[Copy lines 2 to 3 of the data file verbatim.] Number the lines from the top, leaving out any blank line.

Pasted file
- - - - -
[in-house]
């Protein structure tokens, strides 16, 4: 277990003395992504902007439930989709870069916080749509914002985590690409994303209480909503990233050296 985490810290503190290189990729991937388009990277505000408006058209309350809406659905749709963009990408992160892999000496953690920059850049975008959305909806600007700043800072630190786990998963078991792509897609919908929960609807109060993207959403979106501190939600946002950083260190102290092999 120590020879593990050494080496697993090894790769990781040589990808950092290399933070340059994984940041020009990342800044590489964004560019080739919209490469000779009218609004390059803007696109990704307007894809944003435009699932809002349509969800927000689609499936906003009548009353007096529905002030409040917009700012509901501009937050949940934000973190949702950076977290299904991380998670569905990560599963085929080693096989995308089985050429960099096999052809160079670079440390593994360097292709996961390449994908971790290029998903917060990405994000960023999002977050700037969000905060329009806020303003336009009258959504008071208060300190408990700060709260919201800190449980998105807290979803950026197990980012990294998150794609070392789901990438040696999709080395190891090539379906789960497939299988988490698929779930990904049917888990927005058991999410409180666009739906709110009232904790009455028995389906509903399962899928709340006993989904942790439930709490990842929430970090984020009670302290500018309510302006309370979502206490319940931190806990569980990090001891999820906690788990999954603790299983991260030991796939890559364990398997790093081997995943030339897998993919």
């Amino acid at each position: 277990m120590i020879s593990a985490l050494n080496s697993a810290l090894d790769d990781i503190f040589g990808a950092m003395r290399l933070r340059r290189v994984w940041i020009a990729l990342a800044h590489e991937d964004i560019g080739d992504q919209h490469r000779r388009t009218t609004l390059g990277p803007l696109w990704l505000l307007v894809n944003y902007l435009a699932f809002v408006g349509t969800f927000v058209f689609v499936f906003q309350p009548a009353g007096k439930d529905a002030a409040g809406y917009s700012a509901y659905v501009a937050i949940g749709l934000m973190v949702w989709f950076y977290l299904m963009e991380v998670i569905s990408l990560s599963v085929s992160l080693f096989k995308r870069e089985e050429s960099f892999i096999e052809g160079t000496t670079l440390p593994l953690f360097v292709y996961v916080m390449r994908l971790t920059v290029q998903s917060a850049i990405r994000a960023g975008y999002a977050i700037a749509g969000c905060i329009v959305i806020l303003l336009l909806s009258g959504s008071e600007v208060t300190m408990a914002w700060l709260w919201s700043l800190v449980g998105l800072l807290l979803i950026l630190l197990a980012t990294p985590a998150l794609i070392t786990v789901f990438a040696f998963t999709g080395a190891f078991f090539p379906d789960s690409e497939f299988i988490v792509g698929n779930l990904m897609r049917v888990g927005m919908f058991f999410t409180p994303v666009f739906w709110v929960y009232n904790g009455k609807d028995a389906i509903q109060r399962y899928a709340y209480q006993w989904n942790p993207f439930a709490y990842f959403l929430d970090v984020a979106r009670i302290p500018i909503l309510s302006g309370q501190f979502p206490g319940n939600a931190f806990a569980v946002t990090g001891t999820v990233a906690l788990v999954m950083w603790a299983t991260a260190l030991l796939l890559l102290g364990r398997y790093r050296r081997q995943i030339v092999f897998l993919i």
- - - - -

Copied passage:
């Protein structure tokens, strides 16, 4: 277990003395992504902007439930989709870069916080749509914002985590690409994303209480909503990233050296 985490810290503190290189990729991937388009990277505000408006058209309350809406659905749709963009990408992160892999000496953690920059850049975008959305909806600007700043800072630190786990998963078991792509897609919908929960609807109060993207959403979106501190939600946002950083260190102290092999 120590020879593990050494080496697993090894790769990781040589990808950092290399933070340059994984940041020009990342800044590489964004560019080739919209490469000779009218609004390059803007696109990704307007894809944003435009699932809002349509969800927000689609499936906003009548009353007096529905002030409040917009700012509901501009937050949940934000973190949702950076977290299904991380998670569905990560599963085929080693096989995308089985050429960099096999052809160079670079440390593994360097292709996961390449994908971790290029998903917060990405994000960023999002977050700037969000905060329009806020303003336009009258959504008071208060300190408990700060709260919201800190449980998105807290979803950026197990980012990294998150794609070392789901990438040696999709080395190891090539379906789960497939299988988490698929779930990904049917888990927005058991999410409180666009739906709110009232904790009455028995389906509903399962899928709340006993989904942790439930709490990842929430970090984020009670302290500018309510302006309370979502206490319940931190806990569980990090001891999820906690788990999954603790299983991260030991796939890559364990398997790093081997995943030339897998993919």
């Amino acid at each position: 277990m120590i020879s593990a985490l050494n080496s697993a810290l090894d790769d990781i503190f040589g990808a950092m003395r290399l933070r340059r290189v994984w940041i020009a990729l990342a800044h590489e991937d964004i560019g080739d992504q919209h490469r000779r388009t009218t609004l390059g990277p803007l696109w990704l505000l307007v894809n944003y902007l435009a699932f809002v408006g349509t969800f927000v058209f689609v499936f906003q309350p009548a009353g007096k439930d529905a002030a409040g809406y917009s700012a509901y659905v501009a937050i949940g749709l934000m973190v949702w989709f950076y977290l299904m963009e991380v998670i569905s990408l990560s599963v085929s992160l080693f096989k995308r870069e089985e050429s960099f892999i096999e052809g160079t000496t670079l440390p593994l953690f360097v292709y996961v916080m390449r994908l971790t920059v290029q998903s917060a850049i990405r994000a960023g975008y999002a977050i700037a749509g969000c905060i329009v959305i806020l303003l336009l909806s009258g959504s008071e600007v208060t300190m408990a914002w700060l709260w919201s700043l800190v449980g998105l800072l807290l979803i950026l630190l197990a980012t990294p985590a998150l794609i070392t786990v789901f990438a040696f998963t999709g080395a190891f078991f090539p379906d789960s690409e497939f299988i988490v792509g698929n779930l990904m897609r049917v888990g927005m919908f058991f999410t409180p994303v666009f739906w709110v929960y009232n904790g009455k609807d028995a389906i509903q109060r399962y899928a709340y209480q006993w989904n942790p993207f439930a709490y990842f959403l929430d970090v984020a979106r009670i302290p500018i909503l309510s302006g309370q501190f979502p206490g319940n939600a931190f806990a569980v946002t990090g001891t999820v990233a906690l788990v999954m950083w603790a299983t991260a260190l030991l796939l890559l102290g364990r398997y790093r050296r081997q995943i030339v092999f897998l993919i």